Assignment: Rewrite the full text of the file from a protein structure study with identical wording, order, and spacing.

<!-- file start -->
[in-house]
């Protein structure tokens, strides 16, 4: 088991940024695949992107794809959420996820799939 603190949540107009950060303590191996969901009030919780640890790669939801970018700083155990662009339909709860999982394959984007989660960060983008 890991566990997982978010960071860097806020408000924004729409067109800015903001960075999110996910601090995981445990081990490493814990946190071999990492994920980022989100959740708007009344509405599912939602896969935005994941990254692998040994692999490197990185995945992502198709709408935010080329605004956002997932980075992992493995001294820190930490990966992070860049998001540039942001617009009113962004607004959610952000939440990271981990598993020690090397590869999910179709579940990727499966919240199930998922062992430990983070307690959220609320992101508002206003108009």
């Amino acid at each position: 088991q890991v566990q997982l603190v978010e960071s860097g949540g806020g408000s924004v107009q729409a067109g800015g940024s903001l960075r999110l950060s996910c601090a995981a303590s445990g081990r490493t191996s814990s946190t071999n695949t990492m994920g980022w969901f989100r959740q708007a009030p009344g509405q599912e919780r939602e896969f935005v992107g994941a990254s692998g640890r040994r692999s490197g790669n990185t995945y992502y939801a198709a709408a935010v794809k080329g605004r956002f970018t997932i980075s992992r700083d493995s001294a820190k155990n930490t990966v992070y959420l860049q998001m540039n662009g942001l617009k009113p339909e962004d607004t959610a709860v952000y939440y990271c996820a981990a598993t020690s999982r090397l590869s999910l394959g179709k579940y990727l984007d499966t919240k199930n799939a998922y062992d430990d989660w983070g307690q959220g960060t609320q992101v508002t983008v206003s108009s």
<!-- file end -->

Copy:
[in-house]
């Protein structure tokens, strides 16, 4: 088991940024695949992107794809959420996820799939 603190949540107009950060303590191996969901009030919780640890790669939801970018700083155990662009339909709860999982394959984007989660960060983008 890991566990997982978010960071860097806020408000924004729409067109800015903001960075999110996910601090995981445990081990490493814990946190071999990492994920980022989100959740708007009344509405599912939602896969935005994941990254692998040994692999490197990185995945992502198709709408935010080329605004956002997932980075992992493995001294820190930490990966992070860049998001540039942001617009009113962004607004959610952000939440990271981990598993020690090397590869999910179709579940990727499966919240199930998922062992430990983070307690959220609320992101508002206003108009």
């Amino acid at each position: 088991q890991v566990q997982l603190v978010e960071s860097g949540g806020g408000s924004v107009q729409a067109g800015g940024s903001l960075r999110l950060s996910c601090a995981a303590s445990g081990r490493t191996s814990s946190t071999n695949t990492m994920g980022w969901f989100r959740q708007a009030p009344g509405q599912e919780r939602e896969f935005v992107g994941a990254s692998g640890r040994r692999s490197g790669n990185t995945y992502y939801a198709a709408a935010v794809k080329g605004r956002f970018t997932i980075s992992r700083d493995s001294a820190k155990n930490t990966v992070y959420l860049q998001m540039n662009g942001l617009k009113p339909e962004d607004t959610a709860v952000y939440y990271c996820a981990a598993t020690s999982r090397l590869s999910l394959g179709k579940y990727l984007d499966t919240k199930n799939a998922y062992d430990d989660w983070g307690q959220g960060t609320q992101v508002t983008v206003s108009s």